What Will Worldwide Internet Traffic Be in 2005?
Probe Research announces the launch of a new subscription service, Worldwide Internet Traffic (WIT), directed by Tony Marson, which will provide statistical reports on global Internet usage. In the inaugural issue, Marson examines IP peak traffic demand globally, both within and between all major regions of the world, and projects that by 2005, North American Internet users will be outnumbered by European Internet users and rivaled by the number of Asia/Pacific-based users.
"It is critical to consider our present and immediate past position so that we can accurately track the trends," explains Marson. "For instance, while global Internet peak traffic increased approximately 83Gbps from year-end 1999 to year-end 2000, the Internet basically remains U.S.-centric with North America terminating and originating routes increasing from 50Gbps to more than 90Gbps of peak demand. However, the overall share of peak demand has decreased from 63 percent to 53 percent."
According to Marson, the forecast methodology is based on the assumption that demand is primarily driven by bandwidth per host and per connection. He proposes that:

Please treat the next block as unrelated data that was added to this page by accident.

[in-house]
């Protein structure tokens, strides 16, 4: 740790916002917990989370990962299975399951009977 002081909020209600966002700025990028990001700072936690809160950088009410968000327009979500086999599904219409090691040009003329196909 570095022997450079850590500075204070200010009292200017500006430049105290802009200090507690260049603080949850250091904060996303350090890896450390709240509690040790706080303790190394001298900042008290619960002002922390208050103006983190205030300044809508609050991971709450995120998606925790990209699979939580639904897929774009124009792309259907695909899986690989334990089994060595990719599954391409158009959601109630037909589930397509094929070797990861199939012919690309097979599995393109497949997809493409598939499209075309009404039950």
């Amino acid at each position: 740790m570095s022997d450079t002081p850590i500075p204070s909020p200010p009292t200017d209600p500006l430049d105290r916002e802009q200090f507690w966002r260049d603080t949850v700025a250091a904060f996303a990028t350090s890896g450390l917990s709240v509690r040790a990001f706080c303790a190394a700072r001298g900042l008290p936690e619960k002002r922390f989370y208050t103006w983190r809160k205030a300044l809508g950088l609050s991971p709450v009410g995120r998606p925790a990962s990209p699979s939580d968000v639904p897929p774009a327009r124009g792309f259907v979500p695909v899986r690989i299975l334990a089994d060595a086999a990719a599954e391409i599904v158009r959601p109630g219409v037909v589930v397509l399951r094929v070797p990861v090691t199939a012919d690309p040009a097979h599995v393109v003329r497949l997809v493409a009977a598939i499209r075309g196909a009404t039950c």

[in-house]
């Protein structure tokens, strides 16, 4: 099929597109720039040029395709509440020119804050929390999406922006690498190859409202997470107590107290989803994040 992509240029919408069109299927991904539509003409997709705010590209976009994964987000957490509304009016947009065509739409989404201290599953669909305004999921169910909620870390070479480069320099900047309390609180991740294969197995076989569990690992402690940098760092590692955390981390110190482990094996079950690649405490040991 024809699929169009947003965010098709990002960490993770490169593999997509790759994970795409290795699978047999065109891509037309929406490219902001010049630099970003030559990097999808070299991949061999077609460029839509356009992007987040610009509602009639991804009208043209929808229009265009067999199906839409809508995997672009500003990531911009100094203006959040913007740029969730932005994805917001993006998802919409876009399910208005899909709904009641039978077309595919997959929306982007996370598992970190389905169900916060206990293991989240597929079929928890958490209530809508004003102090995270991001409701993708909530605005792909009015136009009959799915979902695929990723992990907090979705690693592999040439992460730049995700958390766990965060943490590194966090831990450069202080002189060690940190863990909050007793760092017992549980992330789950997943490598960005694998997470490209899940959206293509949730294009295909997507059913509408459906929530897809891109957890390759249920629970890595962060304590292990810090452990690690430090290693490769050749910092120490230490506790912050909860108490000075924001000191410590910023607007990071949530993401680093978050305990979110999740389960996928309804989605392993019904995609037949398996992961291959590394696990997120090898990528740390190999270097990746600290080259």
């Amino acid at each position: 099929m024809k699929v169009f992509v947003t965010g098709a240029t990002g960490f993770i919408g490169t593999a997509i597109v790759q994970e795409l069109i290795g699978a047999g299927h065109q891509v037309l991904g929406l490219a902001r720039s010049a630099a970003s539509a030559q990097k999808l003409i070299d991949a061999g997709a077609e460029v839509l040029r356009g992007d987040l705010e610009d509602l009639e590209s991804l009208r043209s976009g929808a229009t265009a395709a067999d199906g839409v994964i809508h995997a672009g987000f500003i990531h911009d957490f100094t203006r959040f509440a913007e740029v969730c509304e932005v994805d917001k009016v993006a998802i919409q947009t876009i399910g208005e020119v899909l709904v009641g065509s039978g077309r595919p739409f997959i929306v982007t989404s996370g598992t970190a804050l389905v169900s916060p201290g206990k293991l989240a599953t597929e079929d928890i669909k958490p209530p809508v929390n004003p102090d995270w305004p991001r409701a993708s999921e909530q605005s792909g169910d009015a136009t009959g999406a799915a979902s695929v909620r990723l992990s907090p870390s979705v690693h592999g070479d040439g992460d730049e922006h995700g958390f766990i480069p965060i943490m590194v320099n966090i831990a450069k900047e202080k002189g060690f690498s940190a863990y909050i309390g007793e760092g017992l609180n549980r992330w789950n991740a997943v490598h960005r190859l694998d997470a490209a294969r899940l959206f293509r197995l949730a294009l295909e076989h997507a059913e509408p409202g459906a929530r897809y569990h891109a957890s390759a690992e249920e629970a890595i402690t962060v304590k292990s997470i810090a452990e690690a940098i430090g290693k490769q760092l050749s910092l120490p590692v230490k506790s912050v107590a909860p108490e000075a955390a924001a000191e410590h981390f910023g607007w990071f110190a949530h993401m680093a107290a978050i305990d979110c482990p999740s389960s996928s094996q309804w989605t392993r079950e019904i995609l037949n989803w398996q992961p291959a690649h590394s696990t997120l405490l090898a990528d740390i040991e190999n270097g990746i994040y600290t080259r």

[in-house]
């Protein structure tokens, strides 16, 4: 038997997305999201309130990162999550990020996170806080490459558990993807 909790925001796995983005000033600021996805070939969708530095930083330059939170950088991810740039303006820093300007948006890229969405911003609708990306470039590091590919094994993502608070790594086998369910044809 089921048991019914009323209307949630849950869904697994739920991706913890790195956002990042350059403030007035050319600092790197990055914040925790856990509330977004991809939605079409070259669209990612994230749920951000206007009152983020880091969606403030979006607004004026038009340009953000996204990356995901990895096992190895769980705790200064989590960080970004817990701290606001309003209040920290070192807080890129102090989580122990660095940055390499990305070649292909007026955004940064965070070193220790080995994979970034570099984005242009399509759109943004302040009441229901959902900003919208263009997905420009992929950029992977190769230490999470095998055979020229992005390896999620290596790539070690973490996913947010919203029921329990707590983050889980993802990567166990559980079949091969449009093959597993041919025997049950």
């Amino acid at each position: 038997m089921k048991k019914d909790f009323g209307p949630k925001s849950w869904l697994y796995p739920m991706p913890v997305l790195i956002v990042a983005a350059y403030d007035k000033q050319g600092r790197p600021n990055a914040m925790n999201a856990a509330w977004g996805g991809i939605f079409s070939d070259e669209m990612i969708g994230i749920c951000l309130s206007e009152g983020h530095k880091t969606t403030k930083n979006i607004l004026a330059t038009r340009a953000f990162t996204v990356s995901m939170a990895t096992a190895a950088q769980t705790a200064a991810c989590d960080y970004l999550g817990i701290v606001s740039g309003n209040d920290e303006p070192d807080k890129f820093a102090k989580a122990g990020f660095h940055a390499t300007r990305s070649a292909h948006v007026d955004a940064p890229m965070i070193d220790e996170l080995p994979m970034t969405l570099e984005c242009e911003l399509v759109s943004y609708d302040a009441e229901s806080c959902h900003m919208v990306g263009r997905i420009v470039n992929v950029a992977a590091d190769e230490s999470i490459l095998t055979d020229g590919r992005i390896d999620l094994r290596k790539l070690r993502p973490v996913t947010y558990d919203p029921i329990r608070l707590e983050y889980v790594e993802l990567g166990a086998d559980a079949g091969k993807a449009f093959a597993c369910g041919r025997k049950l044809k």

Approximately half of all peak demand is associated with routes originating and terminating in North America.
Narrowband access is still completely dominant worldwide and will remain as such, but less so, throughout the forecast. By 2005, deployments of cable, DSL and other high-speed access solutions will drive the average bandwidth per user up as high as 225Kbps in the most advanced countries.
More conclusively, however, Marson states by 2005, IP traffic will mimic current international voice traffic patterns. The evidence presently seen in shifting IP traffic patterns are only a prelude to the 'PSTN-like' International traffic patterns.